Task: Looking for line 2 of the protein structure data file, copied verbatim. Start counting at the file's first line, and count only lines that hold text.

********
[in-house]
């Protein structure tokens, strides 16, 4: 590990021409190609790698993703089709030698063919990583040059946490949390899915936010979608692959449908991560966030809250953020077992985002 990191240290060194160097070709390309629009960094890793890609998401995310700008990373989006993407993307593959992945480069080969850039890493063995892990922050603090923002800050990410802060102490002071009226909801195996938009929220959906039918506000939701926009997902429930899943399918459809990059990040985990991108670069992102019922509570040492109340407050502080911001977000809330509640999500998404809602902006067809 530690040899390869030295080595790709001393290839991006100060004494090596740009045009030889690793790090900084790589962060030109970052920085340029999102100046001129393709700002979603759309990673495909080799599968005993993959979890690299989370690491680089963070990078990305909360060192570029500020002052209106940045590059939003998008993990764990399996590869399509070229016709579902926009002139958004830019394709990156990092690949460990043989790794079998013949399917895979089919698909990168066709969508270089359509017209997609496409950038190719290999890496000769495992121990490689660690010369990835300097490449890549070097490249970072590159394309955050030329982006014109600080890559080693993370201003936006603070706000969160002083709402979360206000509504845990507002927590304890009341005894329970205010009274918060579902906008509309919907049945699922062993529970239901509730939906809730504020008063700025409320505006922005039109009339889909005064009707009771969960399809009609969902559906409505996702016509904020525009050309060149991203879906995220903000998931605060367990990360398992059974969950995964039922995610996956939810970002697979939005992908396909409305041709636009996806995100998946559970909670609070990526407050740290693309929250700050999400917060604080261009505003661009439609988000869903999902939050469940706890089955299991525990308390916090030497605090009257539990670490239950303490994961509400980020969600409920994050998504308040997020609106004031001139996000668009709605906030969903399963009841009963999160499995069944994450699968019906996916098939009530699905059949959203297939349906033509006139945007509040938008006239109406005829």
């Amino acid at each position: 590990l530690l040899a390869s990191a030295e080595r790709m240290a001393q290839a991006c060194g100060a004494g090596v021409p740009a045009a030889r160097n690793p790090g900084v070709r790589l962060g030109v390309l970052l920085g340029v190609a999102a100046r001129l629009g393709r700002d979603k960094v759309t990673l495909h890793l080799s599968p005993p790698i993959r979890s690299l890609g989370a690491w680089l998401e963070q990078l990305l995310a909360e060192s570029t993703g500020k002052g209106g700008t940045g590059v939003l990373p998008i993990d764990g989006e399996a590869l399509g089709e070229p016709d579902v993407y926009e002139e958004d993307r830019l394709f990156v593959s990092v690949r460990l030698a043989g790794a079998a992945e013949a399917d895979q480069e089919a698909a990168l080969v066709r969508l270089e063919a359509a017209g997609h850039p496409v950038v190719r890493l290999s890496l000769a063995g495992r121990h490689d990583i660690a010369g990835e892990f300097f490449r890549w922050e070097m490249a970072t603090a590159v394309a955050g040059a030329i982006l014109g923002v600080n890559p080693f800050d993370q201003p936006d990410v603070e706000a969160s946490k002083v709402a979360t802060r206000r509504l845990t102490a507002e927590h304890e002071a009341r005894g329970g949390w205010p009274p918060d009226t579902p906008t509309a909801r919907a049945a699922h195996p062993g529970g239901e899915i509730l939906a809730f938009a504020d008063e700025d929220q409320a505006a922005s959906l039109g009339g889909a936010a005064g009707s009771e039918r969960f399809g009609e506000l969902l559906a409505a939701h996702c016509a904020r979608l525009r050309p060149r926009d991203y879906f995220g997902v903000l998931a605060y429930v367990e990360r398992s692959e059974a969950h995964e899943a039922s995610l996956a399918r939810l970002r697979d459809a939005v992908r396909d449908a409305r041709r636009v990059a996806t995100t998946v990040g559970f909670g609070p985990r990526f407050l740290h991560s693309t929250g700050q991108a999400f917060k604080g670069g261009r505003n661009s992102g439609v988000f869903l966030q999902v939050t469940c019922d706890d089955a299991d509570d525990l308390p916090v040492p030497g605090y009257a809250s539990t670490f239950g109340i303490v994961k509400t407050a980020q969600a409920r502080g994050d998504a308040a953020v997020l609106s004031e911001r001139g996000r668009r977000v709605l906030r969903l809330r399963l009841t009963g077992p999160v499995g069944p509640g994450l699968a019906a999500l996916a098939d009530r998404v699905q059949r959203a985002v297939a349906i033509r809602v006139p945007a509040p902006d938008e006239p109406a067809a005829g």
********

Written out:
């Protein structure tokens, strides 16, 4: 590990021409190609790698993703089709030698063919990583040059946490949390899915936010979608692959449908991560966030809250953020077992985002 990191240290060194160097070709390309629009960094890793890609998401995310700008990373989006993407993307593959992945480069080969850039890493063995892990922050603090923002800050990410802060102490002071009226909801195996938009929220959906039918506000939701926009997902429930899943399918459809990059990040985990991108670069992102019922509570040492109340407050502080911001977000809330509640999500998404809602902006067809 530690040899390869030295080595790709001393290839991006100060004494090596740009045009030889690793790090900084790589962060030109970052920085340029999102100046001129393709700002979603759309990673495909080799599968005993993959979890690299989370690491680089963070990078990305909360060192570029500020002052209106940045590059939003998008993990764990399996590869399509070229016709579902926009002139958004830019394709990156990092690949460990043989790794079998013949399917895979089919698909990168066709969508270089359509017209997609496409950038190719290999890496000769495992121990490689660690010369990835300097490449890549070097490249970072590159394309955050030329982006014109600080890559080693993370201003936006603070706000969160002083709402979360206000509504845990507002927590304890009341005894329970205010009274918060579902906008509309919907049945699922062993529970239901509730939906809730504020008063700025409320505006922005039109009339889909005064009707009771969960399809009609969902559906409505996702016509904020525009050309060149991203879906995220903000998931605060367990990360398992059974969950995964039922995610996956939810970002697979939005992908396909409305041709636009996806995100998946559970909670609070990526407050740290693309929250700050999400917060604080261009505003661009439609988000869903999902939050469940706890089955299991525990308390916090030497605090009257539990670490239950303490994961509400980020969600409920994050998504308040997020609106004031001139996000668009709605906030969903399963009841009963999160499995069944994450699968019906996916098939009530699905059949959203297939349906033509006139945007509040938008006239109406005829």